I’ve learned that AWS ALB is not passing the domain being used via ClientHello and this was causing Caddy to fail serving a proper certificate. What I’m trying to figure out is the best way to just utilize self signed certificates. My thought is this:
This is setup appears to be working fine; but I don’t know if this would be considered the best practice for sitting behind a load balancer that does not pass the domain being used during the TLS negotiation.
I know that the self signed certificates are only good for 7 days; but I didn’t see any mention that new ones are auto reissued. Does anyone know if this happens or should I transition to just using my own self signed cert?
Seconding what Francis said, use Caddy 2. Caddy 1’s tls self_signed was never meant for production use (hence the lifetime of 7 days) – just development.
In Caddy 2, its “self-signed” certificates are fully managed (renewed) with short lifetimes, with proper PKI, and can be trusted easily on the local machine.
Generally, using “self-signed” (or more accurately, locally-signed) certificates in production is a bad idea. Why do you need self-signed certs?
If you need to set up a server that doesn’t support SNI, you have to choose a certificate to serve in that case, if you don’t have one for the server’s IP address. Caddy’s default_sni option can help with that.
To give a bit more detail in our setup. We have over 20 AWS Organizations. In each of those organizations there are between 2 and 15 web servers which all run multiple tomcat instances. Normally we run between 3 to 5 tomcat instances per server but it can be upwards to 10 during peak seasons. We have things pretty well automated to where we can say “this customer runs on these set of servers” and the AWS/ALB auto adds or removes instances to the target groups and the web servers will auto bring online or take offline the tomcat instances and IIS sites. The domains for each “customer” is also unique.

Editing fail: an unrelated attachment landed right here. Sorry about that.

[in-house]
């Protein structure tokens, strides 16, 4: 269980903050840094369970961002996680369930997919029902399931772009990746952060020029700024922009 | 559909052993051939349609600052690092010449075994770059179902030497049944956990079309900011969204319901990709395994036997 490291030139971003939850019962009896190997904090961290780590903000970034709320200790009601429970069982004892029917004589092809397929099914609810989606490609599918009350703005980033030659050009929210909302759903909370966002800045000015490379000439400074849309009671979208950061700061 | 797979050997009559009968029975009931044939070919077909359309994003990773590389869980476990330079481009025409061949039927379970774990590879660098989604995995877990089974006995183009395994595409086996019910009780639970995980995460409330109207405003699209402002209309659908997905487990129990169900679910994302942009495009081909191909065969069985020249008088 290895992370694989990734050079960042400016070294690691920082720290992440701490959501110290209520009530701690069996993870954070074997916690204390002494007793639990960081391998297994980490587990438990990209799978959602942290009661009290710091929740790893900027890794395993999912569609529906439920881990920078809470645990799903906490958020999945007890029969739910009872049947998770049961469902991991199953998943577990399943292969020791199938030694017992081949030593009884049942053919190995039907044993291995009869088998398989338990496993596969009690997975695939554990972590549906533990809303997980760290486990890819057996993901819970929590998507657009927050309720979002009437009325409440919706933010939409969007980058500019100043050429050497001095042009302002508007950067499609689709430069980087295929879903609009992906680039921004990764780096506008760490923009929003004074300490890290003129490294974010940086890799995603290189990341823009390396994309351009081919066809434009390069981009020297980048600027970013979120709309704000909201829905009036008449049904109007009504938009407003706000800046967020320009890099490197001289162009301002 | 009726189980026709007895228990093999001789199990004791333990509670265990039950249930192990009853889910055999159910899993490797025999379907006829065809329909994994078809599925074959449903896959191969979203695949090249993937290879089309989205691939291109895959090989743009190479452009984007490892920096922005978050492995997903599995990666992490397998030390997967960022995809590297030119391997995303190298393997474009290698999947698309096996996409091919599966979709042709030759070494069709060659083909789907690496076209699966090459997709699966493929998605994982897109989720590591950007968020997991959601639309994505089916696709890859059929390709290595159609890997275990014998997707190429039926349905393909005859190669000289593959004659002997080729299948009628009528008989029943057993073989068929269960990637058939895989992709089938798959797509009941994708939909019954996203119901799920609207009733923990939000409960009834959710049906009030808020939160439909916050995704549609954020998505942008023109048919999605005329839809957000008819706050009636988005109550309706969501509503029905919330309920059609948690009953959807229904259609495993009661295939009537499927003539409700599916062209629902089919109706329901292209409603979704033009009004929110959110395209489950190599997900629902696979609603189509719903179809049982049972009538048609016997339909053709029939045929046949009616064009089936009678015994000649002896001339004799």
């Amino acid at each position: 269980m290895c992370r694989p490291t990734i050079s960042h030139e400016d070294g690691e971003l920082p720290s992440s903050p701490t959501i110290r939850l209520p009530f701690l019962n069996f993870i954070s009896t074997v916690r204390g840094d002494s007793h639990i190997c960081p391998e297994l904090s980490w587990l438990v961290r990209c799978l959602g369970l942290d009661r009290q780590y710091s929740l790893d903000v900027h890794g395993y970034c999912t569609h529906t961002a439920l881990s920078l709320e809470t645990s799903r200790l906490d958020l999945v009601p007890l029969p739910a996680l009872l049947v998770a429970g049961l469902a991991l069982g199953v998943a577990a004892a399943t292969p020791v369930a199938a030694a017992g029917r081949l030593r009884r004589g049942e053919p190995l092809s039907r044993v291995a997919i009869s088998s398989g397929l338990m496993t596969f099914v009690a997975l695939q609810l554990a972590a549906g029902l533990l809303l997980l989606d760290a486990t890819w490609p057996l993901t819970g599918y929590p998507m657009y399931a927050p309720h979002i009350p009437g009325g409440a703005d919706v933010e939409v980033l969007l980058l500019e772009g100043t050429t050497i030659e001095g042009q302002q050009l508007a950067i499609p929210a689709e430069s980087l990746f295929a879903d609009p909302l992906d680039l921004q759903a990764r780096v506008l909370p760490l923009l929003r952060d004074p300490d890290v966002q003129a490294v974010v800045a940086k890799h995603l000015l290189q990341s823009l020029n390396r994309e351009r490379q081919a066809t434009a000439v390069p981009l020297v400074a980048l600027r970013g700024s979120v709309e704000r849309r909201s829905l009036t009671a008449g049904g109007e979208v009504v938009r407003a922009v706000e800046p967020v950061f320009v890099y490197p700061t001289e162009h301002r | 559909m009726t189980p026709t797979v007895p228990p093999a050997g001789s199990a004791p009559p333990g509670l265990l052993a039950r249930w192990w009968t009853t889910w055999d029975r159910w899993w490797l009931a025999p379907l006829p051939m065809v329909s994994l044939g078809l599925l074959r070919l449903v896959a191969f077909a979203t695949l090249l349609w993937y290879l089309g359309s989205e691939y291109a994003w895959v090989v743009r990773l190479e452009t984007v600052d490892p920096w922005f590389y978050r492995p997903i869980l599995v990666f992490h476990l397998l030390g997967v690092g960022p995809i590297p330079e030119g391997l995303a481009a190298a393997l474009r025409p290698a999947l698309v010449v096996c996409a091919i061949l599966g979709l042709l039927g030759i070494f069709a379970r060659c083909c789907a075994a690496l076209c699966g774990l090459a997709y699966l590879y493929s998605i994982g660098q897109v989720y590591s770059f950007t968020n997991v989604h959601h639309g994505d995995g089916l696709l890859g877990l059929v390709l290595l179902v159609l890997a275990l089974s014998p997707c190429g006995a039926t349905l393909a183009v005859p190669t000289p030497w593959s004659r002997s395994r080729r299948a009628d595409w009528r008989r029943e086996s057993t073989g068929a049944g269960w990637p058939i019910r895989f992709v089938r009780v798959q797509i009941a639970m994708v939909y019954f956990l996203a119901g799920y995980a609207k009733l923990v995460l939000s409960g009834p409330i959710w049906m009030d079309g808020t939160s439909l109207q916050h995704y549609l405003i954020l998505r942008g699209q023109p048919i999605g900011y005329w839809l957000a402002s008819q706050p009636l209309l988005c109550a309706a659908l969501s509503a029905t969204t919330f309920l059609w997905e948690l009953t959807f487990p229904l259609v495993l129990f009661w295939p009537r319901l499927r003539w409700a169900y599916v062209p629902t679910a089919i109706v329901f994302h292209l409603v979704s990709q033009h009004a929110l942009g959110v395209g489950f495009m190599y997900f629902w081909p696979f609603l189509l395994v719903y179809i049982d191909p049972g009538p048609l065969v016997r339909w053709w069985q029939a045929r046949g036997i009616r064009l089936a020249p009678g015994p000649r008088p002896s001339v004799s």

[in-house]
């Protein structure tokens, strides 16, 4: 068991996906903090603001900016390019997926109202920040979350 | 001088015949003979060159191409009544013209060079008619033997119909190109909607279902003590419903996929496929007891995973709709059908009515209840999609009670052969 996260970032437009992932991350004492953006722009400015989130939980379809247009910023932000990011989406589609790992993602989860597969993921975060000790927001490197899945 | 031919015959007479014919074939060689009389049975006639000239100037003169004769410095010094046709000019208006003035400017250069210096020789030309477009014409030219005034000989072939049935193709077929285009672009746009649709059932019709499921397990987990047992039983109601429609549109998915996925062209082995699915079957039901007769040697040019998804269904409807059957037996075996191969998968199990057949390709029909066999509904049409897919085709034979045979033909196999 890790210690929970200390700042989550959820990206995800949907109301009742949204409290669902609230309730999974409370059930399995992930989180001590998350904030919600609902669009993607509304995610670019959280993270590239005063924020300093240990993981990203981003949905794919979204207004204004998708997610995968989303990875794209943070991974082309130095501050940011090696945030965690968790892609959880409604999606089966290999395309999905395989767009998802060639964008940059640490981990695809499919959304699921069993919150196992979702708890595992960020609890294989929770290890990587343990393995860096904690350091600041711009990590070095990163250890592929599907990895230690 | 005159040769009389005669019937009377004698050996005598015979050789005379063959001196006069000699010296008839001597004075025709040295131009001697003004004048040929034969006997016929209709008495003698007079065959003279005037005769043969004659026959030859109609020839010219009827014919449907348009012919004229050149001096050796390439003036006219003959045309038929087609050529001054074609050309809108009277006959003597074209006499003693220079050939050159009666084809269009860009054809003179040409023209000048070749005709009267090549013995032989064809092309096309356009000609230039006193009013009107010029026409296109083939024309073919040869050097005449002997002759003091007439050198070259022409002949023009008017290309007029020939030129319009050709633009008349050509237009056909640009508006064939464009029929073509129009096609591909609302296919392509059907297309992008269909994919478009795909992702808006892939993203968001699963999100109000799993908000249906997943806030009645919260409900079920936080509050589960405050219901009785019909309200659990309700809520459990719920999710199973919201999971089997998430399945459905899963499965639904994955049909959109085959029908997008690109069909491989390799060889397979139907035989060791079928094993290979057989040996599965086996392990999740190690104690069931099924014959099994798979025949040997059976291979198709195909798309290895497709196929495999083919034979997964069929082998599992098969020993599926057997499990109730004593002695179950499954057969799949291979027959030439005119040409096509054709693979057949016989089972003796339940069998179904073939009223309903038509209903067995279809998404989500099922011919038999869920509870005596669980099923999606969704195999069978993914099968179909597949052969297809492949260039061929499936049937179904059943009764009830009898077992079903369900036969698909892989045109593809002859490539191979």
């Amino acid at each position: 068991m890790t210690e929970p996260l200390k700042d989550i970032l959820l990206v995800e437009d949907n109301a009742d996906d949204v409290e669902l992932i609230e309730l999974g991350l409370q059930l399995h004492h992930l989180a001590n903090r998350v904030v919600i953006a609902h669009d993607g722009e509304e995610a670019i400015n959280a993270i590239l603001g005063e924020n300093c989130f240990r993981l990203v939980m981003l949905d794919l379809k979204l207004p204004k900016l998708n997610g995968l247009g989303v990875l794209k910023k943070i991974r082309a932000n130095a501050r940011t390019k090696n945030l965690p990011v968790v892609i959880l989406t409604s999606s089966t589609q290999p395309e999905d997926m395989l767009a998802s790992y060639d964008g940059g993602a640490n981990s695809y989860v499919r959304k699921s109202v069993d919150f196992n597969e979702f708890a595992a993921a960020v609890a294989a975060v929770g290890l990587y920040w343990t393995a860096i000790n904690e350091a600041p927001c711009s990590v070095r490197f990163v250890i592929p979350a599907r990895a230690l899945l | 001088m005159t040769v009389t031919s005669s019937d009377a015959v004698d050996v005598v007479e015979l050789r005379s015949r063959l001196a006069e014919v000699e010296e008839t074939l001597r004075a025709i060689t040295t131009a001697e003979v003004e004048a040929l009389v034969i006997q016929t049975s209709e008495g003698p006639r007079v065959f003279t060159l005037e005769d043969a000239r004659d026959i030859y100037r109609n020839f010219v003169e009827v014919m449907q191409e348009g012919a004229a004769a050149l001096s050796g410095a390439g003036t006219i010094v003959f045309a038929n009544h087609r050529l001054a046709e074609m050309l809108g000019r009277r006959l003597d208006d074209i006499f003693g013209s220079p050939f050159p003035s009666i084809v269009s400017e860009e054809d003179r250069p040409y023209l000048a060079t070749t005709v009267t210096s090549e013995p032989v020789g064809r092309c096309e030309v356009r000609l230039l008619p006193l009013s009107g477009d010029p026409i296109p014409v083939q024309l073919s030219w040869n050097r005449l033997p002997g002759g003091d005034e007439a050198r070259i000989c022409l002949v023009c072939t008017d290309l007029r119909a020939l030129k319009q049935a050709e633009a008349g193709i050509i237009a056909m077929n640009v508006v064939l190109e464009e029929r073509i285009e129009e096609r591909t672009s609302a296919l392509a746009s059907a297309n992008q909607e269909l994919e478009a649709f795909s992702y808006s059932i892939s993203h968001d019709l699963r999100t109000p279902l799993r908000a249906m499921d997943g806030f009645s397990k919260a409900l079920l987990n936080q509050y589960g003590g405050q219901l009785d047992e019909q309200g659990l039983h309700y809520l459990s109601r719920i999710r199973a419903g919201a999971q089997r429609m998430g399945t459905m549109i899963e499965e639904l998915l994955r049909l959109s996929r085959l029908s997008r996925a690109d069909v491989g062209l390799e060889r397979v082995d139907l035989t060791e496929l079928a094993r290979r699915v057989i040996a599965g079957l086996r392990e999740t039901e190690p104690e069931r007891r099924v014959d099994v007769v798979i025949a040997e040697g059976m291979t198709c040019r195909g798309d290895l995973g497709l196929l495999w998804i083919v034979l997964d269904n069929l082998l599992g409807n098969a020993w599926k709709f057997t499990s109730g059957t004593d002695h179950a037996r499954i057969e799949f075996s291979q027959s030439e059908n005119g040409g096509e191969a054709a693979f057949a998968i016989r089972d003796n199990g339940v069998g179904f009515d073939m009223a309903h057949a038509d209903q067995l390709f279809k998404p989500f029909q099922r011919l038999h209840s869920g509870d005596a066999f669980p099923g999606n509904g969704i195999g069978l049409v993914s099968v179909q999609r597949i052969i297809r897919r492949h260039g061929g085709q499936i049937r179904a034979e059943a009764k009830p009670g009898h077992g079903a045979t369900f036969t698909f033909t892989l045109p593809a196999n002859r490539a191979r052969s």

I really want to replace IIS and Caddy I feel is the right fit and it should help strip out some complexity. Since the AWS/ALB doesn’t pass the domain name in the ClientHello during TLS negotiation we would never end up using the issued Let’s Encrypt certificates so I kind of feel as though this should be turned off since I’m not actually using the service. I believe the other issue I’m going to run into is that when I have 2 or more servers running and Caddy goes out to get a certificate; it will probably fail because the incoming traffic could end up going to a different server. HTTP validation also only seems to work but that is with a single server in the mix.
I “think” the way to make Caddy work behind the AWS/ALB is to have a single global certificate and have all sites use that. This is basically how our IIS is setup. It would be nice to not use self-signed but its feeling like the only option I have based on how we have things setup.
How do you know which certificate to use without SNI? Is there only one per backend, then?
Apparently the AWS/ALB is dumb and Caddy will never know which certificate to use since the AWS/ALB isn’t passing the domain name in the ClientHello during TLS negotiation. I’ve yet to find an answer to this on the Amazon side.
What is “this” that should be turned off, exactly?
“this” is the Let’s Encrypt feature Caddy provides.
You know that Caddy can solve ACME challenges in a fleet, right?
Sure didn’t and that’s pretty awesome! I’m exactly 2 days into learning caddy so I got major gaps in my knowledge =)
Gotcha, thanks for clarifying. Yeah, if you need to choose from multiple certs on the backend, then you’ll either need SNI or set a default SNI value that is equal to that customer’s domain (assuming one domain per backend) – if so, then you can still use the managed LE certs.